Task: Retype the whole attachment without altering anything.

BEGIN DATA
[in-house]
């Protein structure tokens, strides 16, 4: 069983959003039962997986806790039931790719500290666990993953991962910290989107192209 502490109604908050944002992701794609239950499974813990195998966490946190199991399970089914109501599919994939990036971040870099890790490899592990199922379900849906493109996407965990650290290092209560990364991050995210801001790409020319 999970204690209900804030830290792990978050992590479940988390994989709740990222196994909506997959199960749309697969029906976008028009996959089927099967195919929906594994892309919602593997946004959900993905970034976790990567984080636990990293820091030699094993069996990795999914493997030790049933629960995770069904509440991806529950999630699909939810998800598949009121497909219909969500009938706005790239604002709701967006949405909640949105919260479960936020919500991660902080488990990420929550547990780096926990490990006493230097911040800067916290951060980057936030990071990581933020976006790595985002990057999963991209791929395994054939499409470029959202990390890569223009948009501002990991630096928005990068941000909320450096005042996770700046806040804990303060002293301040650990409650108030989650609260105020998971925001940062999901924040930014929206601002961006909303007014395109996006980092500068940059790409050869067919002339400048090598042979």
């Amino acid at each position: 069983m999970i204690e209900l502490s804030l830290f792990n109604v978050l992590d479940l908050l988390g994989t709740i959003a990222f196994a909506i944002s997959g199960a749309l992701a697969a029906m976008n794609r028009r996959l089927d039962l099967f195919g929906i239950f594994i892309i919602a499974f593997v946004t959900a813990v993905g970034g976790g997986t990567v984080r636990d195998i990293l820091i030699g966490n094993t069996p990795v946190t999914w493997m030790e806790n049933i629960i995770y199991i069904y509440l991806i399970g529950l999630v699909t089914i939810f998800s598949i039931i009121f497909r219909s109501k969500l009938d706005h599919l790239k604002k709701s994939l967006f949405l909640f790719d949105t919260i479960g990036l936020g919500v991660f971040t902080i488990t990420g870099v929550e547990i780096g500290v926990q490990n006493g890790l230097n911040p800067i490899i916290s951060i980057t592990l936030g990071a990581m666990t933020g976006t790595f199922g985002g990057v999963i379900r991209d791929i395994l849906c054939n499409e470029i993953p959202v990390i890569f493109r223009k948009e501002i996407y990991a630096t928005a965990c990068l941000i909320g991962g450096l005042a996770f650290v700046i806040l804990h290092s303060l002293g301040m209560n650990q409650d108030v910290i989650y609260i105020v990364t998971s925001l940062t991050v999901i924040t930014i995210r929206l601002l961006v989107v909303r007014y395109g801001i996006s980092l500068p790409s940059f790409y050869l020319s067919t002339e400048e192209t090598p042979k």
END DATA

[in-house]
């Protein structure tokens, strides 16, 4: 069983959003039962997986806790039931790719500290666990993953991962910290989107192209 502490109604908050944002992701794609239950499974813990195998966490946190199991399970089914109501599919994939990036971040870099890790490899592990199922379900849906493109996407965990650290290092209560990364991050995210801001790409020319 999970204690209900804030830290792990978050992590479940988390994989709740990222196994909506997959199960749309697969029906976008028009996959089927099967195919929906594994892309919602593997946004959900993905970034976790990567984080636990990293820091030699094993069996990795999914493997030790049933629960995770069904509440991806529950999630699909939810998800598949009121497909219909969500009938706005790239604002709701967006949405909640949105919260479960936020919500991660902080488990990420929550547990780096926990490990006493230097911040800067916290951060980057936030990071990581933020976006790595985002990057999963991209791929395994054939499409470029959202990390890569223009948009501002990991630096928005990068941000909320450096005042996770700046806040804990303060002293301040650990409650108030989650609260105020998971925001940062999901924040930014929206601002961006909303007014395109996006980092500068940059790409050869067919002339400048090598042979």
């Amino acid at each position: 069983m999970i204690e209900l502490s804030l830290f792990n109604v978050l992590d479940l908050l988390g994989t709740i959003a990222f196994a909506i944002s997959g199960a749309l992701a697969a029906m976008n794609r028009r996959l089927d039962l099967f195919g929906i239950f594994i892309i919602a499974f593997v946004t959900a813990v993905g970034g976790g997986t990567v984080r636990d195998i990293l820091i030699g966490n094993t069996p990795v946190t999914w493997m030790e806790n049933i629960i995770y199991i069904y509440l991806i399970g529950l999630v699909t089914i939810f998800s598949i039931i009121f497909r219909s109501k969500l009938d706005h599919l790239k604002k709701s994939l967006f949405l909640f790719d949105t919260i479960g990036l936020g919500v991660f971040t902080i488990t990420g870099v929550e547990i780096g500290v926990q490990n006493g890790l230097n911040p800067i490899i916290s951060i980057t592990l936030g990071a990581m666990t933020g976006t790595f199922g985002g990057v999963i379900r991209d791929i395994l849906c054939n499409e470029i993953p959202v990390i890569f493109r223009k948009e501002i996407y990991a630096t928005a965990c990068l941000i909320g991962g450096l005042a996770f650290v700046i806040l804990h290092s303060l002293g301040m209560n650990q409650d108030v910290i989650y609260i105020v990364t998971s925001l940062t991050v999901i924040t930014i995210r929206l601002l961006v989107v909303r007014y395109g801001i996006s980092l500068p790409s940059f790409y050869l020319s067919t002339e400048e192209t090598p042979k």